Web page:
Of course, there was still the personal component.  My parents style didn’t change and I married a man who was both my mother and my father combined into one.  Looking back, I married for familiarity and because I had anxiously attached.   Even then, my life was sort of pre-planned in my head and the x checked my boxes.  I didn’t understand that I never really saw him for who he was until we were already together for over 18 years.

When I look back, I believe the only romantic relationship I ever had that wasn’t from an anxious attachment was my first long term boyfriend, Randy, when I was 15.  Every relationship after Randy was formed in anxious attachment.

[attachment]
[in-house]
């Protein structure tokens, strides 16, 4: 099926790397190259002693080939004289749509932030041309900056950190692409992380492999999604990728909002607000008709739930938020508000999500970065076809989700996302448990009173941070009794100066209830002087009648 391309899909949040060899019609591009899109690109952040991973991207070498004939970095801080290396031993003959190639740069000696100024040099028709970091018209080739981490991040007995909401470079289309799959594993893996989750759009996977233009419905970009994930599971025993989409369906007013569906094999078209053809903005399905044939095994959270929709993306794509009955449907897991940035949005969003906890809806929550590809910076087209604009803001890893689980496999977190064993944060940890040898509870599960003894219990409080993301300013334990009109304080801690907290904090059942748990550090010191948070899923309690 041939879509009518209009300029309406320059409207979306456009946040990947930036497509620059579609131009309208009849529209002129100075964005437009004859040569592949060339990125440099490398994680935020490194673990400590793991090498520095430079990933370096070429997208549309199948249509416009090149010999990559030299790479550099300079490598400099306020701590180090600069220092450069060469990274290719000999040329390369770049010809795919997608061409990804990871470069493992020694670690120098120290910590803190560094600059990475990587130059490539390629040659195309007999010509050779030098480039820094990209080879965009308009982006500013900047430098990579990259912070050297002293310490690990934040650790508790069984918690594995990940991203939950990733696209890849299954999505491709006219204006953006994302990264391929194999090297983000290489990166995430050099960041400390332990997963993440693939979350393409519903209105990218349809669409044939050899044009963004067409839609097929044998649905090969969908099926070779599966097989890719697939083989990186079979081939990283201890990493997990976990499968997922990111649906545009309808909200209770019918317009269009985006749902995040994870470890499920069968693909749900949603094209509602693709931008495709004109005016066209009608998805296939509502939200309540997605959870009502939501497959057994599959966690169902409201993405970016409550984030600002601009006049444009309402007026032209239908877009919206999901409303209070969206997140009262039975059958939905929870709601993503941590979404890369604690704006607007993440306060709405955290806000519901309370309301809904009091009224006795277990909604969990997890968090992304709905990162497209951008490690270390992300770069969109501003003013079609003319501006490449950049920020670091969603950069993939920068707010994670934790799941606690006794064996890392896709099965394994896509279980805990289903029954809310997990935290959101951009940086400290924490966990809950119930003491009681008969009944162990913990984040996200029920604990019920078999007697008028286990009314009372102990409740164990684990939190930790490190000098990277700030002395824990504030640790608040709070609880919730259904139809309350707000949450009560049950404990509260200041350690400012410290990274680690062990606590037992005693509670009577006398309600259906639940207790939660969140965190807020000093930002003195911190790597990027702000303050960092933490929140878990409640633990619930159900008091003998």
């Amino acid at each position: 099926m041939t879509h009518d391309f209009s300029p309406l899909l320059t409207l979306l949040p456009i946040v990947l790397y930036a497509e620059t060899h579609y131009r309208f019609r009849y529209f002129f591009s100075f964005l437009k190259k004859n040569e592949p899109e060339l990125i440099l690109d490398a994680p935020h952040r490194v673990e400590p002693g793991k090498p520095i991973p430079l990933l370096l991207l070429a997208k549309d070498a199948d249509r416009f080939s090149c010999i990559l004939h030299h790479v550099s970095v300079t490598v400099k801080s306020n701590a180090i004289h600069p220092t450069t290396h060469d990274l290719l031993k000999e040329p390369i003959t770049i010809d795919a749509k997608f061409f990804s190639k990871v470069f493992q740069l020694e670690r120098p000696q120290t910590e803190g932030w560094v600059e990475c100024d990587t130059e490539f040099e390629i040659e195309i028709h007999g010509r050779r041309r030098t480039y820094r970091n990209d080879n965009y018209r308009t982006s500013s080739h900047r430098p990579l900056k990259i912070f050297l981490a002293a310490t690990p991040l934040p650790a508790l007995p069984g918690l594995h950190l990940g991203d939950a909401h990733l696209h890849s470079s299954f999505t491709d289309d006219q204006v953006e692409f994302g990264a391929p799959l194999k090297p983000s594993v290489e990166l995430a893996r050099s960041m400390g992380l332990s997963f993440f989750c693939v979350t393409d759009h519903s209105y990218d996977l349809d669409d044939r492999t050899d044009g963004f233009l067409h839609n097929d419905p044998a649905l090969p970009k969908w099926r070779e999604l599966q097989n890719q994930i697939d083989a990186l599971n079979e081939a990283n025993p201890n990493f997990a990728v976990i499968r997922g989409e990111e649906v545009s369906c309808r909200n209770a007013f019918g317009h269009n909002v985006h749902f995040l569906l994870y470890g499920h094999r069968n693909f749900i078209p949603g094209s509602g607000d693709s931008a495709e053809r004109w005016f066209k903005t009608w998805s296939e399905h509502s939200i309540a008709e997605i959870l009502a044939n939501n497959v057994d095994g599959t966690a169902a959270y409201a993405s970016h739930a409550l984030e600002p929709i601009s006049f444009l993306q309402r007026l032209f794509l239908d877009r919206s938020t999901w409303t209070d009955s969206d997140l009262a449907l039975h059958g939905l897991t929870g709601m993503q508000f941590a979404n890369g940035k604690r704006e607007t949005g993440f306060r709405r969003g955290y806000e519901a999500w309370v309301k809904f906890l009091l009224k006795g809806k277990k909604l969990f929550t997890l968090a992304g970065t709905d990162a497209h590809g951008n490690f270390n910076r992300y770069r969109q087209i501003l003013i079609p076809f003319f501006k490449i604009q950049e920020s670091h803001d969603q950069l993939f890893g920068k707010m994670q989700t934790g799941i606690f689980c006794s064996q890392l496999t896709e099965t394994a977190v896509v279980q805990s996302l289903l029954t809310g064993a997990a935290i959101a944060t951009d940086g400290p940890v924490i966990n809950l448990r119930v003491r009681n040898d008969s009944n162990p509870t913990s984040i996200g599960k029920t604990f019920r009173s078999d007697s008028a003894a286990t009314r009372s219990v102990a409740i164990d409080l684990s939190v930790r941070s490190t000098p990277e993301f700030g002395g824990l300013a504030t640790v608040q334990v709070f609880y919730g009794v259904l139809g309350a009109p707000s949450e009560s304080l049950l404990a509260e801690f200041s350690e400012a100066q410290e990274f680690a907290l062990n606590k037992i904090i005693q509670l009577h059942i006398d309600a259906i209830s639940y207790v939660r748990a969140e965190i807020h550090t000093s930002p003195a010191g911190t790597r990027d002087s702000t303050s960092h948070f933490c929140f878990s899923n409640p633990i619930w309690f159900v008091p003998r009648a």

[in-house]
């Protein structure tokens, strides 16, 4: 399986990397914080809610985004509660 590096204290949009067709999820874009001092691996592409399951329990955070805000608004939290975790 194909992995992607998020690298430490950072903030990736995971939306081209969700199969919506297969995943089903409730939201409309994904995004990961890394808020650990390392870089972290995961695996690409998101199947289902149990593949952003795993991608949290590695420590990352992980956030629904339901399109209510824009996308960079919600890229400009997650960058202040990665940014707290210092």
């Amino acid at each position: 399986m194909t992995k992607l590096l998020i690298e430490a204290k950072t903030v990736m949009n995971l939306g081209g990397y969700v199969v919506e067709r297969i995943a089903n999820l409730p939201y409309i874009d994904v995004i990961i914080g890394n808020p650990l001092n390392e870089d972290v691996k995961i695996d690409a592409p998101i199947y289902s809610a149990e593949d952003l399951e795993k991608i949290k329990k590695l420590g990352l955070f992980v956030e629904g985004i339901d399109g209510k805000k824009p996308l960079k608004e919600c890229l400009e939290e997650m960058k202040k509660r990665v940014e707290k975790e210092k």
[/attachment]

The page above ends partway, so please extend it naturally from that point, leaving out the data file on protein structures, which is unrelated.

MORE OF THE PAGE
When children came along, the tension between the x and I as well as my inability to always control my tone, led to  my children often calling me mean.  Of course this is quite upsetting to a mother, but I am sure it is true.  Nowadays I try and explain what they hear isn’t always mean.  They have taken their fathers approach of zero confrontation whenever possible (which is probably common among teens).  They are just beginning to understand that when they ask for what they want/need, with confidence, they may be able to change the outcome.  They still don’t like my tone most days, and certainly don’t like when I go up like a bottle of pop and yell at them for one mess or another they have made.  I’m still learning how to be a better parent and communicate in a language I don’t really comprehend (teenage boy).

I view my inability to communicate appropriately as a young child and through to adulthood within my personal life as the outcome of anxious attachment.   That’s where it all started.